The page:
Dr Raja C Mugasimangalam
president and CEO, Genotypic Technology, Bangalore
Dr Raja Mugasimangalam is a technologist turned entrepreneur in the field of genomics. The entrepreneurial spirit in him to start a research-based technology firm for developing new methods in molecular biology led him to set up Genotypic Technology, along with Dr Sudha Rao in 1998. This is one of the first Genomics companies in India to offer customized “one-stop solution” to address complex research questions by applying genomics.
Holding his Masters in Biotechnology from Madurai Kamraj University in 1988 and PhD in Biotechnology in 1994, Dr Raja Mugasimangalam worked at the Weizmann Institute of Science in 1996 as post doctoral researcher in the Human Genome Project. Later, he completed his post doctoral research at Sidney Kimmel Cancer Center, SanDiego, after which he worked as a human genome scientist at the Argonne National Lab till 1998. He then moved on to QBI, Israel, which is one of the first human genome research companies in the world. He gained rich experience by working in companies such as Quark Biotech, which he leveraged to develop methods for constructing microarrays for studying drug toxicity in rat diabetes model.
Recalling the early part of 2000, Dr Mugasimangalam said, “We embarked on a project funded by Astra Zeneca Research Foundation to predict drug binding pockets with only the sequence information and no structure. From there on, be it the first printed microarrays in India in collaboration with Institute of Genomics and Integrative Biology, Delhi or certifications for Genomics services, we have tested and optimized on many such technologies.”
Under the guidance and leadership of this scientist turned entrepreneur, the company attained several peaks. Genotypic Technology is an ISO as well as Agilent certified facility. Their bioinformatics team handles huge data sets with complex mandates with relative ease. Genotypic has also become the first certified service provider for Ion Torrent's personal genome machine in India.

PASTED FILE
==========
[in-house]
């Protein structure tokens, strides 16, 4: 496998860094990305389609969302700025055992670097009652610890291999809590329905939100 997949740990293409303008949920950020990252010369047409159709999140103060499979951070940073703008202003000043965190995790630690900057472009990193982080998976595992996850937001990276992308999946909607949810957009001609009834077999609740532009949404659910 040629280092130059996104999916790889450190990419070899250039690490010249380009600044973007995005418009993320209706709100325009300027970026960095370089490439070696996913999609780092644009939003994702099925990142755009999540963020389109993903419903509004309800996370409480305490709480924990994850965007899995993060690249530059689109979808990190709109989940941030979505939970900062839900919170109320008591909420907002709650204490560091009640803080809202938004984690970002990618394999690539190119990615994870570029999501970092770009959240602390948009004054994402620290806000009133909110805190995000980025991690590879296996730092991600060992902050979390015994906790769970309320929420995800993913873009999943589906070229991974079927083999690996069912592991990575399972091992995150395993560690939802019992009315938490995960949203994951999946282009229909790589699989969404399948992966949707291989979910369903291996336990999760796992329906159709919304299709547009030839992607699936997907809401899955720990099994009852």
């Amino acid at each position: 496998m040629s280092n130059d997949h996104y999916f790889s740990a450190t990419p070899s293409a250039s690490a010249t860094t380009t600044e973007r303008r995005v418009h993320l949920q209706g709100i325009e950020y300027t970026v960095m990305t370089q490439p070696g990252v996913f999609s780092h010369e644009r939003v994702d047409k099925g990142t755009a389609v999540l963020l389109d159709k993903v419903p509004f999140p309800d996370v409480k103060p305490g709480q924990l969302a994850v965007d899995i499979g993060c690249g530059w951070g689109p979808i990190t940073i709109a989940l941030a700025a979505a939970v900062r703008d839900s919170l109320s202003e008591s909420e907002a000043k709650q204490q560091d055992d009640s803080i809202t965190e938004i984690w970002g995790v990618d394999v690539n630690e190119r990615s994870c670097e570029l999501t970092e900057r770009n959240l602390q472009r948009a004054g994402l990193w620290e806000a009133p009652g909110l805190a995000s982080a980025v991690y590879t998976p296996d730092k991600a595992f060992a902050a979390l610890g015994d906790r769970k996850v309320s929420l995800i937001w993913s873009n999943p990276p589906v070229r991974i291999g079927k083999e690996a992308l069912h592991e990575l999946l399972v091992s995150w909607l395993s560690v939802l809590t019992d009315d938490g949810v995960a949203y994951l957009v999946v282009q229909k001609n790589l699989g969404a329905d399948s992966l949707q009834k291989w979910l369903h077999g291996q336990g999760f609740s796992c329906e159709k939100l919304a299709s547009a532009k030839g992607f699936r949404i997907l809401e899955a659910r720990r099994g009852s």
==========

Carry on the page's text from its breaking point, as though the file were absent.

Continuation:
Speaking about the challenges, Dr Mugasimangalam said that, “We have no issues in finding the right people to deal with such complex techniques. Our internal training and mentoring ensures they scale up pretty quickly to handle the challenges in genomics. Currently, we can sequence hundreds of microbial genomes or a few human genomes in a week's time. Analyzing the sequence data and converting it into knowledge is a challenge and our teams are well equipped with the right computation tools and capabilities. The multiple in-house genomics platforms, wet labs and the bioinformatics teams for array design, array analysis, genome informatics and close working conditions allows Genotypic's teams to get the big picture quickly.”
“Companies are happy to work closely with Genotypic when it comes to genomics research as we specialize in converting the technologies into real life applications and help them take the technologies beyond standard protocols. Genotypic is now initiating programs for plant genotyping and human diagnostic services, taking genomics directly to the consumer,” concludes Dr Mugasimangalam.